On Saturday, I'd made the decision to visit Westminster Abbey. I've always wanted to see it, but I've avoided it because it's crawling with tourists. I don't like going to "touristy" places when I travel--I usually prefer to discover something in a much quieter milieu. Plus, I was not excited about the fifteen-pound admission charge; that's tantamount to robbery, as far as I'm concerned. But, I ended up going anyway.
Recently I've been on an American literature and history kick, and I've always been a big fan of New York writer Washington Irving. Irving has a piece about Westminster Abbey in his Sketch Book, and I sat down to re-read it after visiting the Abbey, to see how things may have changed since he wrote the piece in 1819.
Irving started his visit in the Cloister, which is usually one of the last things the modern visitor sees. I started on the opposite side, near St. Margaret's Church. The architecture of Westminster is astonishing. It's a Gothic structure, and by design it is meant to direct your attention upwards. I found myself staring at the paintings, relief-carvings, buttresses and stained glass that were above me. I think I'm also taken by how old the structure is, or at least certain parts. The Abbey has burned down several times (like most of London at various points in its history), so this structure is comparatively more modern.
One of the first things you see on the modern tour is St. Michael's Chapel, and in it is a very striking monument known as the tomb of Mrs. Nightingale. A figure of death coming out from what appears to be a fireplace aims his spear at the unfortunate woman, while her husband throws out his hand to try to stop him. The monument was created by Roubiliac, and I found it to be quite disturbing in its depiction of death. It is certainly a summation of the Western view of death, a horror to be averted rather than a natural part of the life cycle. Irving also commented on the monument, saying "But why should we thus seek to clothe death with unnecessary terrors, and to spread horrors around the tomb of those we love?"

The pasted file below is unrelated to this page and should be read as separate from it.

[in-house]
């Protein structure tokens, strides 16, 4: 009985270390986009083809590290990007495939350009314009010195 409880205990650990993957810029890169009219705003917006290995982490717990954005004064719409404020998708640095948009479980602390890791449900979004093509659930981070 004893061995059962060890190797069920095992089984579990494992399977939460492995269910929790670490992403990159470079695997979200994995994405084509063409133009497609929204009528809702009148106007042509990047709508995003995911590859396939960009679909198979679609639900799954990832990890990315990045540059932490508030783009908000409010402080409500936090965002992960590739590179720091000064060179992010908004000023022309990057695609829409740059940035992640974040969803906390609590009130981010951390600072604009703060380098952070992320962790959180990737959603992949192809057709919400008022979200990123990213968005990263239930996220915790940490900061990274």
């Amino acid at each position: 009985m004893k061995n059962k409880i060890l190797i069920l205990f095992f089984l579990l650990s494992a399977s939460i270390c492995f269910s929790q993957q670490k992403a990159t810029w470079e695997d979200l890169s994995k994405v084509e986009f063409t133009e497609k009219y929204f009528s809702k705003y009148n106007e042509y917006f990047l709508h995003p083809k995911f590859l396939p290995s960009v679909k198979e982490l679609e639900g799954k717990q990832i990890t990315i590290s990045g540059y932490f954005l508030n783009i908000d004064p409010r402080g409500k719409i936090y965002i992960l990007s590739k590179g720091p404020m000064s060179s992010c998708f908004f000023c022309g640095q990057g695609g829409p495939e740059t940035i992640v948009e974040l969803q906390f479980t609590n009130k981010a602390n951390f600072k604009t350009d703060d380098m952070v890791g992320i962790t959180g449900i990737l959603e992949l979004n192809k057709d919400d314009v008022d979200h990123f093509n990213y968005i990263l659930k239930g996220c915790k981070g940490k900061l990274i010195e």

Walking through the Abbey from here, there are a great number of chambers containing tombs and effigies of the royal dead. The tomb of Edward the Confessor is towards the middle of the Abbey--Irving did visit this, but the modern visitor cannot, as it is listed as being "in delicate condition". On the outside of the tomb is the Coronation Chair where monarchs were officially crowned. It is an old oak chair, perhaps not as grand-looking as it was due to its age and wear, but it's placement outside the tomb is interesting. Irving also commented on this: "it was literally but a step from the throne to the sepulchre." There is much I could say about the social role of King or Queen here, and the truth of that statement, but I'll save that for another time.
Like Irving, I found myself spending the most time in Poet's Corner, which was surprisingly light on tourist traffic that day. Irving only mentions the Shakespeare monument, which is still there (Shakespeare is not in fact buried at Westminster--he is supposed to be buried at Stratford-Upon-Avon). Many of the tombs in Poet's Corner would not have been there in Irving's time--Keats, Byron, Shelley, Tennyson, Browning, Auden, T.S. Eliot, George Eliot, and Lewis Carroll. There are more modern monuments still to poet laureates and playwrights. Irving makes the suggestion that one likes to linger there because the writers are more familiar, like old friends--it is difficult to identify with the nobility buried here.